Neural Functions in Colour VisionPerception of colour is based on three different neural functions:
Figure 1 A. Absorption curves of the three cone populations show that each cell absorbs light energy within a wide range of the colour spectrum. Neural impulses coming from all three types of cones selectively activate the cells of the ganglion cell layer from where the impulses are transferred via optic nerves and optic radiations to the primary visual cortex, from where the information moves to colour specific areas for further analysis.
The three types of cone cells are the L-(long wave-length sensitive or "red") cones, the M-(middle wave-length sensitive or "green") cones, and the S-(short wave-length sensitive or "blue") cones. The L- and M-cones constitute the majority of cones, 85 to 90 percent.
Figure 1 B. The distribution of cone cells in the fovea.
The distribution of cones varies in different locations of the retina: S-cones (“blue cones”) are not present in the very center of the fovea and are concentrated on a circular area, approximately 2° from the center of the fovea.
Differences in cone distribution are probably not important because the integration and comparison of different cone types (i.e., L versus M, and separately, L and M versus S) is probably made on a similar basis in each unit area of colour space. The absence of S-cones in the foveola is probably compensated for within the unit area of colour space that includes the foveola.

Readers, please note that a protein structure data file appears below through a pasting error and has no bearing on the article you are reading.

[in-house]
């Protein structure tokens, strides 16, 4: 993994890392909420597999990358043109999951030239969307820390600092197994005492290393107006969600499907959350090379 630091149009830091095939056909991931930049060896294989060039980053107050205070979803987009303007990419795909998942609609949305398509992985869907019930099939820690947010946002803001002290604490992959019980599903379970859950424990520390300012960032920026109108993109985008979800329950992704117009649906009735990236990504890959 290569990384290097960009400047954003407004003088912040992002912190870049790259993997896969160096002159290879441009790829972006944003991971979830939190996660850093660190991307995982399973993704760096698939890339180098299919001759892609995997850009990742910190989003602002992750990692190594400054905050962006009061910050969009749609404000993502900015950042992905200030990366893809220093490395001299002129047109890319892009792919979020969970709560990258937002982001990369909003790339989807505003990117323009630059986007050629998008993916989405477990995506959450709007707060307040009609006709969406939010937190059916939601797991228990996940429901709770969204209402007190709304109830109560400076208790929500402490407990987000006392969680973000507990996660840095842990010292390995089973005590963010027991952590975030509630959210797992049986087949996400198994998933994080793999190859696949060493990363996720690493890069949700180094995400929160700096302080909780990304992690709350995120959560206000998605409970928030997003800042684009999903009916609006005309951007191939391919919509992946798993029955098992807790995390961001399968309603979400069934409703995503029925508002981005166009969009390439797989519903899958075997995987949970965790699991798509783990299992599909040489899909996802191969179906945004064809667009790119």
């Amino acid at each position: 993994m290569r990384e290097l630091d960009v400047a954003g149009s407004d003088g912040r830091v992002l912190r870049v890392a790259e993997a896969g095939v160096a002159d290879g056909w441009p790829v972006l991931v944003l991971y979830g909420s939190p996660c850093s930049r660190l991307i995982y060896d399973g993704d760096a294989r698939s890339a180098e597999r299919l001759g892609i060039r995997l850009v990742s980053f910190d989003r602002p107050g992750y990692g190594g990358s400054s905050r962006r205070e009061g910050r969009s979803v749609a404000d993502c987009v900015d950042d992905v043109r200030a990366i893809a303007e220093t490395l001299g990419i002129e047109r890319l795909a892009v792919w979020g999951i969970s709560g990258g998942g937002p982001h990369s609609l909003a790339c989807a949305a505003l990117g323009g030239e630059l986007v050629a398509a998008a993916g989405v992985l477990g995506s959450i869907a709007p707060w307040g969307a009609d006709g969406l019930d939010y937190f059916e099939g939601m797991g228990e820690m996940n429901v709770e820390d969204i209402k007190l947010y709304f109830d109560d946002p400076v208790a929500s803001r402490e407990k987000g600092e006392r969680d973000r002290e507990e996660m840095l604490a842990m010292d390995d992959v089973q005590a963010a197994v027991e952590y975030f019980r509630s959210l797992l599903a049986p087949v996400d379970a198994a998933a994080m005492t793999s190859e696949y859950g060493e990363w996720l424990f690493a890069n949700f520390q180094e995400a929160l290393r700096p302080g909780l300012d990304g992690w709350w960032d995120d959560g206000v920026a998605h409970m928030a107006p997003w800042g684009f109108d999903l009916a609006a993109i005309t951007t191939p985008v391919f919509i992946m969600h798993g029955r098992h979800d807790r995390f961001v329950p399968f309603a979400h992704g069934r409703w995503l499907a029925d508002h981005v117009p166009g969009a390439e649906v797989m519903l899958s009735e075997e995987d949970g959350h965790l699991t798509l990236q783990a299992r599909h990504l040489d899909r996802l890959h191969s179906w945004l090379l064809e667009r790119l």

Results of colour vision tests vary as a function of the size of the colour stimulus because of the uneven distribution of the cones. In the peripheral retina, we all have "defective" colour perception of small test stimuli. In everyday life, we are not aware of variations in colour perception in the different parts of the visual field, because of the complicated summation functions of the brain.
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